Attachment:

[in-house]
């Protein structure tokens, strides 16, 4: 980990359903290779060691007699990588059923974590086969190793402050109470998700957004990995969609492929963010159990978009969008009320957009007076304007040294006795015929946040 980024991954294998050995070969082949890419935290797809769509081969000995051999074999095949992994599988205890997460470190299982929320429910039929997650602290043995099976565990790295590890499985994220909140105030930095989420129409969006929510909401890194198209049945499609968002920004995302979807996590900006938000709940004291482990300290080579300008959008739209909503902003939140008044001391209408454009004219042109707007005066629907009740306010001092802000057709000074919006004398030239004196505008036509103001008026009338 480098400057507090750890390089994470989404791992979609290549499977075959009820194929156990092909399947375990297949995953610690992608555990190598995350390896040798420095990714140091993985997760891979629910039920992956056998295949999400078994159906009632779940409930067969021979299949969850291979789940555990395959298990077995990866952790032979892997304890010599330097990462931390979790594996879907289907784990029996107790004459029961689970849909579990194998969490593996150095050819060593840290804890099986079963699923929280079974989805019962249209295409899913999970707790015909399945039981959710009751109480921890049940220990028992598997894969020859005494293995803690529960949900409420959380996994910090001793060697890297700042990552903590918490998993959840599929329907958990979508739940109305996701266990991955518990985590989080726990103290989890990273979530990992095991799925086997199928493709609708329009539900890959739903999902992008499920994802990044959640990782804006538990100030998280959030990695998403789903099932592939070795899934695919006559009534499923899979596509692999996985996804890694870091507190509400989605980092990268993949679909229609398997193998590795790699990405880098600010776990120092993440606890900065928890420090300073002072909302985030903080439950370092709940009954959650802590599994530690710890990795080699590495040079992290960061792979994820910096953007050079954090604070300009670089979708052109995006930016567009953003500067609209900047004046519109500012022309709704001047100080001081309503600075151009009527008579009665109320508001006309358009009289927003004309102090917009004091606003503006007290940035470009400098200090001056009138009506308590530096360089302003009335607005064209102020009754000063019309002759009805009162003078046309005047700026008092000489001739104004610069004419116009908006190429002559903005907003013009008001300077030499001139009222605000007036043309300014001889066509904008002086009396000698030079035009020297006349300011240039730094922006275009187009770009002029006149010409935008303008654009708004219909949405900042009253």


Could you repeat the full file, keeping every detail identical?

[in-house]
């Protein structure tokens, strides 16, 4: 980990359903290779060691007699990588059923974590086969190793402050109470998700957004990995969609492929963010159990978009969008009320957009007076304007040294006795015929946040 980024991954294998050995070969082949890419935290797809769509081969000995051999074999095949992994599988205890997460470190299982929320429910039929997650602290043995099976565990790295590890499985994220909140105030930095989420129409969006929510909401890194198209049945499609968002920004995302979807996590900006938000709940004291482990300290080579300008959008739209909503902003939140008044001391209408454009004219042109707007005066629907009740306010001092802000057709000074919006004398030239004196505008036509103001008026009338 480098400057507090750890390089994470989404791992979609290549499977075959009820194929156990092909399947375990297949995953610690992608555990190598995350390896040798420095990714140091993985997760891979629910039920992956056998295949999400078994159906009632779940409930067969021979299949969850291979789940555990395959298990077995990866952790032979892997304890010599330097990462931390979790594996879907289907784990029996107790004459029961689970849909579990194998969490593996150095050819060593840290804890099986079963699923929280079974989805019962249209295409899913999970707790015909399945039981959710009751109480921890049940220990028992598997894969020859005494293995803690529960949900409420959380996994910090001793060697890297700042990552903590918490998993959840599929329907958990979508739940109305996701266990991955518990985590989080726990103290989890990273979530990992095991799925086997199928493709609708329009539900890959739903999902992008499920994802990044959640990782804006538990100030998280959030990695998403789903099932592939070795899934695919006559009534499923899979596509692999996985996804890694870091507190509400989605980092990268993949679909229609398997193998590795790699990405880098600010776990120092993440606890900065928890420090300073002072909302985030903080439950370092709940009954959650802590599994530690710890990795080699590495040079992290960061792979994820910096953007050079954090604070300009670089979708052109995006930016567009953003500067609209900047004046519109500012022309709704001047100080001081309503600075151009009527008579009665109320508001006309358009009289927003004309102090917009004091606003503006007290940035470009400098200090001056009138009506308590530096360089302003009335607005064209102020009754000063019309002759009805009162003078046309005047700026008092000489001739104004610069004419116009908006190429002559903005907003013009008001300077030499001139009222605000007036043309300014001889066509904008002086009396000698030079035009020297006349300011240039730094922006275009187009770009002029006149010409935008303008654009708004219909949405900042009253």